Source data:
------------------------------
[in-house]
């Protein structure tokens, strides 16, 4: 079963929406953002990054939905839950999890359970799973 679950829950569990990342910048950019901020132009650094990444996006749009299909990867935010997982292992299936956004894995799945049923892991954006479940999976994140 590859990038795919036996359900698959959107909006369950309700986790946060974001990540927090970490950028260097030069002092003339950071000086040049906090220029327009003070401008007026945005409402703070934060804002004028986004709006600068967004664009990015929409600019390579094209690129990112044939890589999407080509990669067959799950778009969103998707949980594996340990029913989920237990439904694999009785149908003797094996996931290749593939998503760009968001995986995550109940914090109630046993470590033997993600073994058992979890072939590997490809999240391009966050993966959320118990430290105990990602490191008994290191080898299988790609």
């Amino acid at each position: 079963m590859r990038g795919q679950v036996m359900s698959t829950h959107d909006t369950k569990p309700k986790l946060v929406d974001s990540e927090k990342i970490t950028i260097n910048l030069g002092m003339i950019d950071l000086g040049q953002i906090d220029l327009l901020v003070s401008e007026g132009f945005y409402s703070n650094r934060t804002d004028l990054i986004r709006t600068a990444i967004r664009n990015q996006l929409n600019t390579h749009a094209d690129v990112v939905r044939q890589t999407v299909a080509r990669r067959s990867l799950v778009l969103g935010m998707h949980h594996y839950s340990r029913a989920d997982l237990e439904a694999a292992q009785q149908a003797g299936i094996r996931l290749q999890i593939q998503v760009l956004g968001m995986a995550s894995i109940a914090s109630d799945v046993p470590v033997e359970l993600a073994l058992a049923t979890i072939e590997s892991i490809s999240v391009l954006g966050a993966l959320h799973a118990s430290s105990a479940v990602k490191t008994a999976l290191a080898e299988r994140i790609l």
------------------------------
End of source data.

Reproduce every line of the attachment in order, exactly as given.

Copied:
[in-house]
């Protein structure tokens, strides 16, 4: 079963929406953002990054939905839950999890359970799973 679950829950569990990342910048950019901020132009650094990444996006749009299909990867935010997982292992299936956004894995799945049923892991954006479940999976994140 590859990038795919036996359900698959959107909006369950309700986790946060974001990540927090970490950028260097030069002092003339950071000086040049906090220029327009003070401008007026945005409402703070934060804002004028986004709006600068967004664009990015929409600019390579094209690129990112044939890589999407080509990669067959799950778009969103998707949980594996340990029913989920237990439904694999009785149908003797094996996931290749593939998503760009968001995986995550109940914090109630046993470590033997993600073994058992979890072939590997490809999240391009966050993966959320118990430290105990990602490191008994290191080898299988790609």
């Amino acid at each position: 079963m590859r990038g795919q679950v036996m359900s698959t829950h959107d909006t369950k569990p309700k986790l946060v929406d974001s990540e927090k990342i970490t950028i260097n910048l030069g002092m003339i950019d950071l000086g040049q953002i906090d220029l327009l901020v003070s401008e007026g132009f945005y409402s703070n650094r934060t804002d004028l990054i986004r709006t600068a990444i967004r664009n990015q996006l929409n600019t390579h749009a094209d690129v990112v939905r044939q890589t999407v299909a080509r990669r067959s990867l799950v778009l969103g935010m998707h949980h594996y839950s340990r029913a989920d997982l237990e439904a694999a292992q009785q149908a003797g299936i094996r996931l290749q999890i593939q998503v760009l956004g968001m995986a995550s894995i109940a914090s109630d799945v046993p470590v033997e359970l993600a073994l058992a049923t979890i072939e590997s892991i490809s999240v391009l954006g966050a993966l959320h799973a118990s430290s105990a479940v990602k490191t008994a999976l290191a080898e299988r994140i790609l």